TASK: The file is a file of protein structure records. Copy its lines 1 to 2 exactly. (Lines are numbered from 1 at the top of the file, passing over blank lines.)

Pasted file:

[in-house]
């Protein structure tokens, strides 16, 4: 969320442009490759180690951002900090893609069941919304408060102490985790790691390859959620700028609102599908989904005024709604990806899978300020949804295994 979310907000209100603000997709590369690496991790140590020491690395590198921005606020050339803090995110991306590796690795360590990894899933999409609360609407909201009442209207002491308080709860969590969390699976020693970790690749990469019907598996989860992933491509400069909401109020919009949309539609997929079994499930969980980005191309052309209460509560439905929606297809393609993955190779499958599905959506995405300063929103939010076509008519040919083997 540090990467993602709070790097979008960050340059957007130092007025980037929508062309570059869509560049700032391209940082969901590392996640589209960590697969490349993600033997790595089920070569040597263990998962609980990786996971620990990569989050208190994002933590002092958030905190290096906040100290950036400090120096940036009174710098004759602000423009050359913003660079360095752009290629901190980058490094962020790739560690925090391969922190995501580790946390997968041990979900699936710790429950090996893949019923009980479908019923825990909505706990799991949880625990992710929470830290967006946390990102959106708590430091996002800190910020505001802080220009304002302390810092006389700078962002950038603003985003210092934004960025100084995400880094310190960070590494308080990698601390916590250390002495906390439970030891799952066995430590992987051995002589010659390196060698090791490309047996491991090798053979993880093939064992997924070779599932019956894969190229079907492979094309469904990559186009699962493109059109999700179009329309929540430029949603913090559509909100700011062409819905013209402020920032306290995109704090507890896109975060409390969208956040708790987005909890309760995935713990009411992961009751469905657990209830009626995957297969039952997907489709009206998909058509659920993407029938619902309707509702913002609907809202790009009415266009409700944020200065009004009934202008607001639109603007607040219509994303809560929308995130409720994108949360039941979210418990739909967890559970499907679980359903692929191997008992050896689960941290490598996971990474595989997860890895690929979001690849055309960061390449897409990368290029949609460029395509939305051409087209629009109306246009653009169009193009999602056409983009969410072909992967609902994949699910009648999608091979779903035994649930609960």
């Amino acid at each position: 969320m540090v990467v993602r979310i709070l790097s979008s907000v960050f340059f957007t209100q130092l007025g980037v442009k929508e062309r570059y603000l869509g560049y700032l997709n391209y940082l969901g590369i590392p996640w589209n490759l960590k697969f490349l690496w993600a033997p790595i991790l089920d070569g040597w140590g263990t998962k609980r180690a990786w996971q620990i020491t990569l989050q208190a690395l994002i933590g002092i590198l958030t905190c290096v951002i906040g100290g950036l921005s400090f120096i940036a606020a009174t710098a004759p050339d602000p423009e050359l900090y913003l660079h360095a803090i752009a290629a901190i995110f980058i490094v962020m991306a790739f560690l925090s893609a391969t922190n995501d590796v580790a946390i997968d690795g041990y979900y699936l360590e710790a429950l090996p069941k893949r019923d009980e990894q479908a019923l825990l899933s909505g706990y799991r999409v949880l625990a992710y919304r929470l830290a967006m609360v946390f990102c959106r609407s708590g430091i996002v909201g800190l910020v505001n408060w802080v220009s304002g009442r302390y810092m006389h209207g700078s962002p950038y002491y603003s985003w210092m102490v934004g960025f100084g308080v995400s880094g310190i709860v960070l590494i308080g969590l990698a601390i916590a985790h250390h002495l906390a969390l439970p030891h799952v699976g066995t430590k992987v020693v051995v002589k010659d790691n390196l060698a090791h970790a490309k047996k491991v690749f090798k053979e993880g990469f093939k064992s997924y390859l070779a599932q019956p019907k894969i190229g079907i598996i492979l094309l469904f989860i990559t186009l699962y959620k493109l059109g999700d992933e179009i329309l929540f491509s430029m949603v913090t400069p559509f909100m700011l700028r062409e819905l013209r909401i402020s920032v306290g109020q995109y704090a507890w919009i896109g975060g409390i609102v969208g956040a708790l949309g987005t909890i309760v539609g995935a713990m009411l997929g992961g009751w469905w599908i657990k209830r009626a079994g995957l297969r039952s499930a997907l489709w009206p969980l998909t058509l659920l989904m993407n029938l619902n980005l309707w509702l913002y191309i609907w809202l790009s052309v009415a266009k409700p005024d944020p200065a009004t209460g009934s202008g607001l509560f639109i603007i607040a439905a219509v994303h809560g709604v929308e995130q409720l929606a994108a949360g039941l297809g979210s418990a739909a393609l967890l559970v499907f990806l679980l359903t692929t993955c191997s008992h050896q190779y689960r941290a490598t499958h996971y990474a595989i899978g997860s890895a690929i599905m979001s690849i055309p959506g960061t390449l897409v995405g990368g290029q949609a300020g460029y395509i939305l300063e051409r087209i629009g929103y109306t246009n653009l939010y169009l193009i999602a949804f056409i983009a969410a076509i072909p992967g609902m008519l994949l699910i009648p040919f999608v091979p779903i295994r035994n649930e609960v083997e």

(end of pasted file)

[in-house]
């Protein structure tokens, strides 16, 4: 969320442009490759180690951002900090893609069941919304408060102490985790790691390859959620700028609102599908989904005024709604990806899978300020949804295994 979310907000209100603000997709590369690496991790140590020491690395590198921005606020050339803090995110991306590796690795360590990894899933999409609360609407909201009442209207002491308080709860969590969390699976020693970790690749990469019907598996989860992933491509400069909401109020919009949309539609997929079994499930969980980005191309052309209460509560439905929606297809393609993955190779499958599905959506995405300063929103939010076509008519040919083997 540090990467993602709070790097979008960050340059957007130092007025980037929508062309570059869509560049700032391209940082969901590392996640589209960590697969490349993600033997790595089920070569040597263990998962609980990786996971620990990569989050208190994002933590002092958030905190290096906040100290950036400090120096940036009174710098004759602000423009050359913003660079360095752009290629901190980058490094962020790739560690925090391969922190995501580790946390997968041990979900699936710790429950090996893949019923009980479908019923825990909505706990799991949880625990992710929470830290967006946390990102959106708590430091996002800190910020505001802080220009304002302390810092006389700078962002950038603003985003210092934004960025100084995400880094310190960070590494308080990698601390916590250390002495906390439970030891799952066995430590992987051995002589010659390196060698090791490309047996491991090798053979993880093939064992997924070779599932019956894969190229079907492979094309469904990559186009699962493109059109999700179009329309929540430029949603913090559509909100700011062409819905013209402020920032306290995109704090507890896109975060409390969208956040708790987005909890309760995935713990009411992961009751469905657990209830009626995957297969039952997907489709009206998909058509659920993407029938619902309707509702913002609907809202790009009415266009409700944020200065009004009934202008607001639109603007607040219509994303809560929308995130409720994108949360039941979210418990739909967890559970499907679980359903692929191997008992050896689960941290490598996971990474595989997860890895690929979001690849055309960061390449897409990368290029949609460029395509939305051409087209629009109306246009653009169009193009999602056409983009969410072909992967609902994949699910009648999608091979779903035994649930609960």